• A horse drawn carriage disguised as a car
  • An iPod that functions as a music box
  • An iPad frame holding a notebook
  • A ballpoint pen that has to be dipped in an ink well
I am going to go gut my laptop now. I suggest you do the same. The possibilities are endless, and endlessly awesome.

Thursday, May 6, 2010

Negative Bases

I am too busy right now for any really exciting revelations, so instead I will post a visualization of binary, negabinary, trinary, and negatrinary. For binary, black=1 and white=0, while in trinary black=2, grey=1, and white=0.

I love how the order of the digits reverses in the second column of the trinary systems.
Now I am going to go back to being way busy.

Friday, April 30, 2010

Robot Mermaid is a Lady

I accept that this probably makes no sense. But robot mermaid is a lady. Not a fish man. She is too polite to zap you with her deathray eyes for calling her a fish man, but it hurts her. Deep inside.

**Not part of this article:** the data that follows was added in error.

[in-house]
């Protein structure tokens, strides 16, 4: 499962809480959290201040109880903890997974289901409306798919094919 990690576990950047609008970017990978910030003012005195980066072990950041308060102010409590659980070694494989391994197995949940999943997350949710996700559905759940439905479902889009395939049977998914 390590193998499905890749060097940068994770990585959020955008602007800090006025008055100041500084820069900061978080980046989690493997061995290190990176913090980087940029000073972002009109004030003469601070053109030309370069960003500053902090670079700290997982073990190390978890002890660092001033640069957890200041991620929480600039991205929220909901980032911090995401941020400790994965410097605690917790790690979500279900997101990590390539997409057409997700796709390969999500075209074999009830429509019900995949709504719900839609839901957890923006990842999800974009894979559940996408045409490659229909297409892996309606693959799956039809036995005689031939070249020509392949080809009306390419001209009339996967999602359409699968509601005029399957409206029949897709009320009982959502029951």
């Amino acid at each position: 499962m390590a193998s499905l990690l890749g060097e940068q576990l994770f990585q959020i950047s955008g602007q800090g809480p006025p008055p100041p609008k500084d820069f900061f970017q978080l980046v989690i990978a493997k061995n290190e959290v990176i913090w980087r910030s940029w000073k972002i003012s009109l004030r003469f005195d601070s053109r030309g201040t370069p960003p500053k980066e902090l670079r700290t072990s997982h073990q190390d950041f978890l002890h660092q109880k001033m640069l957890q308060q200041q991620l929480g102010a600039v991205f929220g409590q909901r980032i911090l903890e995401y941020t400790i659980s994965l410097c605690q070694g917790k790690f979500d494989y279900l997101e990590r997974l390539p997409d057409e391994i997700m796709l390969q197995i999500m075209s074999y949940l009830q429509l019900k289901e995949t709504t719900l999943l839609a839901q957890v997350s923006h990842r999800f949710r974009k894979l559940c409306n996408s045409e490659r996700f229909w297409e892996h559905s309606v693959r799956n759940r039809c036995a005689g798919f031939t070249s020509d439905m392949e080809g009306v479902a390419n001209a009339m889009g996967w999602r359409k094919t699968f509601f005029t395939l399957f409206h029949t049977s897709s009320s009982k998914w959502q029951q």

Taken from my electrical engineering notes.

Tuesday, April 27, 2010

Apocalypse Pie

I recently scanned some pages from my diary/sketchbook, and found this sketch from a pre-NaNoWriMo planning session.

In short, if you were wondering what happens when I read a stack of Tank Girl comics and then re-watch the movie while thinking about story ideas, now you know (click to enlarge):

The general premise was that Nellie P. decides one day that the apocalypse has happened (whether or not anyone else thinks so), and that the only reasonable response is to open a traveling pie shop. Violence and deliciousness ensues. It was a pretty fun story to write.

I ended up vector-ifying it, because I love my wacom pen. I'm not sure if it is an improvement on the sketch or not, but nonetheless (click to enlarge):

Sunday, April 25, 2010

Mi Hermana

So my sister is pretty great. She has recently come back to the US after 13 months traveling around South America, and picked up jewelry-making skills along the way. It's beautiful stuff, and all on etsy:

Taos Stagecoach earring made from vintage belt bits:

Onyx Mermaid earrings:
Gypsy Rose earrings:
There are even more on her etsy site. I recommend it.

Wednesday, April 21, 2010

The Fractal Bear Meets D&D

DracoDei has turned Mandelbrot the Fractal Bear ...
...into a monster in Dungeons and Dragons. It's really well thought out, too. I have never played the game in my life, but I found it a fun read nonetheless.

So go take a look.